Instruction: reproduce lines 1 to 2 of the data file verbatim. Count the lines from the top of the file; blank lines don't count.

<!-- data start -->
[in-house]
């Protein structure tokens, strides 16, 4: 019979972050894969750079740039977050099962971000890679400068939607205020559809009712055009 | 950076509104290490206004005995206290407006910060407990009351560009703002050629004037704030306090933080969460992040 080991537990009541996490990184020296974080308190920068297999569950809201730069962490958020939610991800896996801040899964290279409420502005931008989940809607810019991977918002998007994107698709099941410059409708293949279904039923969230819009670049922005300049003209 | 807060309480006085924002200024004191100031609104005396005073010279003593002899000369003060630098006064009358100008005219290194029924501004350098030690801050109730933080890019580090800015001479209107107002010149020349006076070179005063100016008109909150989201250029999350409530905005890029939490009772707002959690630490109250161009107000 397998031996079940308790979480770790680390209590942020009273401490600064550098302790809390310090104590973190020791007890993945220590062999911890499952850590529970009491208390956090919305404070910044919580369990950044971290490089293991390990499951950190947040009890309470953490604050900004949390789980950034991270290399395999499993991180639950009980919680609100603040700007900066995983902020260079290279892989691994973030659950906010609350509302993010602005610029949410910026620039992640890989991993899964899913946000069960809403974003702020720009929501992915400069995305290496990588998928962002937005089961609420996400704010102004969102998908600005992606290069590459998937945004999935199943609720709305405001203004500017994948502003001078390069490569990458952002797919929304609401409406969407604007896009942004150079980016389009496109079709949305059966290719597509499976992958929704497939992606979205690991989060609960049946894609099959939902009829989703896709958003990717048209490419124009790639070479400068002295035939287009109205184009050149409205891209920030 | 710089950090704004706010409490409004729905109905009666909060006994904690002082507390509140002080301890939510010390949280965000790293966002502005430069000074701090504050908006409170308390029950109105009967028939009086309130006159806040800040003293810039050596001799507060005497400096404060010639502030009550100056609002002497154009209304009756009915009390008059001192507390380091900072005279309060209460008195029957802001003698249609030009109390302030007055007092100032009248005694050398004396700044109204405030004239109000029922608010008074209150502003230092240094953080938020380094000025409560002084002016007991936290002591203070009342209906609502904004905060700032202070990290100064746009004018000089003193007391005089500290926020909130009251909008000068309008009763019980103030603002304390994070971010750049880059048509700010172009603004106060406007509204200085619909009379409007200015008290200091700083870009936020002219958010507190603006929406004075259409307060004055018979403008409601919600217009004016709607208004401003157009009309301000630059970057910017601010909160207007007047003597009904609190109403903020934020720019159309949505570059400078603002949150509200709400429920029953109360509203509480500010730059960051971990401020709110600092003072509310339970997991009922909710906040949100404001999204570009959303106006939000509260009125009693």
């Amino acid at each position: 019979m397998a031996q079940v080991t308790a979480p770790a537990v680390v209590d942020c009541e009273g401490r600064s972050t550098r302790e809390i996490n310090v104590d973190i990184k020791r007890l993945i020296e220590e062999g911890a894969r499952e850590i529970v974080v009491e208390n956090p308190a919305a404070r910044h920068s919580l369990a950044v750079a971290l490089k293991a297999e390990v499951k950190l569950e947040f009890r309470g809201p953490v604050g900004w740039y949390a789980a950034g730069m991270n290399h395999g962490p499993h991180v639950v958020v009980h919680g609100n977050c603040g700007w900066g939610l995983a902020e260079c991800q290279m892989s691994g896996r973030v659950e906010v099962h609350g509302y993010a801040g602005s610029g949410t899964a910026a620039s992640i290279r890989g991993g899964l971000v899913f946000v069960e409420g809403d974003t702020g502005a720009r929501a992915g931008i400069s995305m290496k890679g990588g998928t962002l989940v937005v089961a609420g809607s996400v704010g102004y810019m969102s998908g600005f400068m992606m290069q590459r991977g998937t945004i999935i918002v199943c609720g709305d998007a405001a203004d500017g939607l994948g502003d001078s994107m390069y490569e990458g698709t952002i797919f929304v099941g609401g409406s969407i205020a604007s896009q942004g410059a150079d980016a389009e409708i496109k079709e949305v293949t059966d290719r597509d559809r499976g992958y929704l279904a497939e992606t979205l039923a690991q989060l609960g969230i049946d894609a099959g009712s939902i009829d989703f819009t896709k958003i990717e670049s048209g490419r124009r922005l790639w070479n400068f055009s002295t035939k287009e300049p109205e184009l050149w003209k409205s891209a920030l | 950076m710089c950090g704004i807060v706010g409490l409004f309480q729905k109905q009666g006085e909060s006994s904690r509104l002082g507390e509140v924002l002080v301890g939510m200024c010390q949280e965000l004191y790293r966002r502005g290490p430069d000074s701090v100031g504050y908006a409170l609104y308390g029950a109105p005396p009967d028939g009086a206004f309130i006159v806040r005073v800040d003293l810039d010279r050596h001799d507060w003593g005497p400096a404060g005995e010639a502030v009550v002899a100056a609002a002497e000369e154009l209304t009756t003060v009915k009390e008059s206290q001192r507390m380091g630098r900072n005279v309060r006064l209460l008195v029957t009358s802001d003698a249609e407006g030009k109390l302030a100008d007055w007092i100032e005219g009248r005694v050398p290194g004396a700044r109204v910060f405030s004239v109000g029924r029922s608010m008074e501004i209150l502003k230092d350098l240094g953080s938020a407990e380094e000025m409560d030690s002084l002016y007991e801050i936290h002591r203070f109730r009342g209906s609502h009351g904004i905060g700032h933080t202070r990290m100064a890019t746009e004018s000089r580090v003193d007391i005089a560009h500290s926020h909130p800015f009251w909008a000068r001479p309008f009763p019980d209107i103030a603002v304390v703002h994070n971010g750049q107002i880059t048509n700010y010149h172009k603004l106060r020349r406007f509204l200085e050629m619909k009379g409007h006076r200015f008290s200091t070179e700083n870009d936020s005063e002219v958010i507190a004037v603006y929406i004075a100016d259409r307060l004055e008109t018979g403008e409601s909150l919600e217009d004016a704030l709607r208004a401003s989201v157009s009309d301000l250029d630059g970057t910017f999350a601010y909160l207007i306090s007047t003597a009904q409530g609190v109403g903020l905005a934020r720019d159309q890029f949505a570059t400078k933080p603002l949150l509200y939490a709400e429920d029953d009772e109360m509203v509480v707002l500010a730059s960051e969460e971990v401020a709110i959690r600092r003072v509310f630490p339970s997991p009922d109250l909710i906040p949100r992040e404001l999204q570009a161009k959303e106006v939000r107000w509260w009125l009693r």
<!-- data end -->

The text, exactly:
[in-house]
């Protein structure tokens, strides 16, 4: 019979972050894969750079740039977050099962971000890679400068939607205020559809009712055009 | 950076509104290490206004005995206290407006910060407990009351560009703002050629004037704030306090933080969460992040 080991537990009541996490990184020296974080308190920068297999569950809201730069962490958020939610991800896996801040899964290279409420502005931008989940809607810019991977918002998007994107698709099941410059409708293949279904039923969230819009670049922005300049003209 | 807060309480006085924002200024004191100031609104005396005073010279003593002899000369003060630098006064009358100008005219290194029924501004350098030690801050109730933080890019580090800015001479209107107002010149020349006076070179005063100016008109909150989201250029999350409530905005890029939490009772707002959690630490109250161009107000 397998031996079940308790979480770790680390209590942020009273401490600064550098302790809390310090104590973190020791007890993945220590062999911890499952850590529970009491208390956090919305404070910044919580369990950044971290490089293991390990499951950190947040009890309470953490604050900004949390789980950034991270290399395999499993991180639950009980919680609100603040700007900066995983902020260079290279892989691994973030659950906010609350509302993010602005610029949410910026620039992640890989991993899964899913946000069960809403974003702020720009929501992915400069995305290496990588998928962002937005089961609420996400704010102004969102998908600005992606290069590459998937945004999935199943609720709305405001203004500017994948502003001078390069490569990458952002797919929304609401409406969407604007896009942004150079980016389009496109079709949305059966290719597509499976992958929704497939992606979205690991989060609960049946894609099959939902009829989703896709958003990717048209490419124009790639070479400068002295035939287009109205184009050149409205891209920030 | 710089950090704004706010409490409004729905109905009666909060006994904690002082507390509140002080301890939510010390949280965000790293966002502005430069000074701090504050908006409170308390029950109105009967028939009086309130006159806040800040003293810039050596001799507060005497400096404060010639502030009550100056609002002497154009209304009756009915009390008059001192507390380091900072005279309060209460008195029957802001003698249609030009109390302030007055007092100032009248005694050398004396700044109204405030004239109000029922608010008074209150502003230092240094953080938020380094000025409560002084002016007991936290002591203070009342209906609502904004905060700032202070990290100064746009004018000089003193007391005089500290926020909130009251909008000068309008009763019980103030603002304390994070971010750049880059048509700010172009603004106060406007509204200085619909009379409007200015008290200091700083870009936020002219958010507190603006929406004075259409307060004055018979403008409601919600217009004016709607208004401003157009009309301000630059970057910017601010909160207007007047003597009904609190109403903020934020720019159309949505570059400078603002949150509200709400429920029953109360509203509480500010730059960051971990401020709110600092003072509310339970997991009922909710906040949100404001999204570009959303106006939000509260009125009693």